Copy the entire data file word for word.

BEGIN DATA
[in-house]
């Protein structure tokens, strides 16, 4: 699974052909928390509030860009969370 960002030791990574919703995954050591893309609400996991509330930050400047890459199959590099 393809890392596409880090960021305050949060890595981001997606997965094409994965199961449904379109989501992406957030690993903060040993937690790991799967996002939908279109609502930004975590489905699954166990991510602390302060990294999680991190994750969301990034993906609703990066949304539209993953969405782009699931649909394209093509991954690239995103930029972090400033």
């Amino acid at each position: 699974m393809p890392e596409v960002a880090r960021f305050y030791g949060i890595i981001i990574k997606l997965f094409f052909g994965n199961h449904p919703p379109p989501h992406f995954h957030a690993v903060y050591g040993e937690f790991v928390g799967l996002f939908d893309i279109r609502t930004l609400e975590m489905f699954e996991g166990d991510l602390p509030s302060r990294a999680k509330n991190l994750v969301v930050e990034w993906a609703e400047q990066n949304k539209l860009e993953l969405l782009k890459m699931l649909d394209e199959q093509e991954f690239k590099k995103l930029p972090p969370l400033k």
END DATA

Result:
[in-house]
């Protein structure tokens, strides 16, 4: 699974052909928390509030860009969370 960002030791990574919703995954050591893309609400996991509330930050400047890459199959590099 393809890392596409880090960021305050949060890595981001997606997965094409994965199961449904379109989501992406957030690993903060040993937690790991799967996002939908279109609502930004975590489905699954166990991510602390302060990294999680991190994750969301990034993906609703990066949304539209993953969405782009699931649909394209093509991954690239995103930029972090400033």
């Amino acid at each position: 699974m393809p890392e596409v960002a880090r960021f305050y030791g949060i890595i981001i990574k997606l997965f094409f052909g994965n199961h449904p919703p379109p989501h992406f995954h957030a690993v903060y050591g040993e937690f790991v928390g799967l996002f939908d893309i279109r609502t930004l609400e975590m489905f699954e996991g166990d991510l602390p509030s302060r990294a999680k509330n991190l994750v969301v930050e990034w993906a609703e400047q990066n949304k539209l860009e993953l969405l782009k890459m699931l649909d394209e199959q093509e991954f690239k590099k995103l930029p972090p969370l400033k």